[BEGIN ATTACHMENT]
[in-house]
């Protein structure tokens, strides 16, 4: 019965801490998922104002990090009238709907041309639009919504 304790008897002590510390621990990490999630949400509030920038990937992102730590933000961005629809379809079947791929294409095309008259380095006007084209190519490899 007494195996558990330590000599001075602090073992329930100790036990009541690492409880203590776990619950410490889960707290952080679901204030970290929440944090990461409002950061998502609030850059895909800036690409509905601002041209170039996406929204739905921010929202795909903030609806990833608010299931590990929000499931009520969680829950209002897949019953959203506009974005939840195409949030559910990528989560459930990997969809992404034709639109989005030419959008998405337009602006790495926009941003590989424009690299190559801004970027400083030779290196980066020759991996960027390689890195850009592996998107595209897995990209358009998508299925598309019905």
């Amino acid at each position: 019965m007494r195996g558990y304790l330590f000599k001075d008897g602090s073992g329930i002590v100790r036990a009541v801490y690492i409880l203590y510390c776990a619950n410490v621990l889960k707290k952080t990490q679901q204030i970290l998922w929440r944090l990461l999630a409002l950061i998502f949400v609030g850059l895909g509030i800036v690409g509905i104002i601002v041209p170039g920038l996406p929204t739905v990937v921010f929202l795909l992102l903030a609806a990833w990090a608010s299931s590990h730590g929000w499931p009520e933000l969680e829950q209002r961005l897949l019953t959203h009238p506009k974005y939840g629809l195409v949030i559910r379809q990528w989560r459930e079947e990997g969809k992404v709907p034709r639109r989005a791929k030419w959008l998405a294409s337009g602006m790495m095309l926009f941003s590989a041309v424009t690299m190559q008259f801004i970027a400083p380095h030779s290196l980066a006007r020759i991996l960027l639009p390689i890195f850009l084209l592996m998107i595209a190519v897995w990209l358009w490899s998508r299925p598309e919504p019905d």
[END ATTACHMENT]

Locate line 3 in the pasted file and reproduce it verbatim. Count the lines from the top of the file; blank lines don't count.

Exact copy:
């Amino acid at each position: 019965m007494r195996g558990y304790l330590f000599k001075d008897g602090s073992g329930i002590v100790r036990a009541v801490y690492i409880l203590y510390c776990a619950n410490v621990l889960k707290k952080t990490q679901q204030i970290l998922w929440r944090l990461l999630a409002l950061i998502f949400v609030g850059l895909g509030i800036v690409g509905i104002i601002v041209p170039g920038l996406p929204t739905v990937v921010f929202l795909l992102l903030a609806a990833w990090a608010s299931s590990h730590g929000w499931p009520e933000l969680e829950q209002r961005l897949l019953t959203h009238p506009k974005y939840g629809l195409v949030i559910r379809q990528w989560r459930e079947e990997g969809k992404v709907p034709r639109r989005a791929k030419w959008l998405a294409s337009g602006m790495m095309l926009f941003s590989a041309v424009t690299m190559q008259f801004i970027a400083p380095h030779s290196l980066a006007r020759i991996l960027l639009p390689i890195f850009l084209l592996m998107i595209a190519v897995w990209l358009w490899s998508r299925p598309e919504p019905d």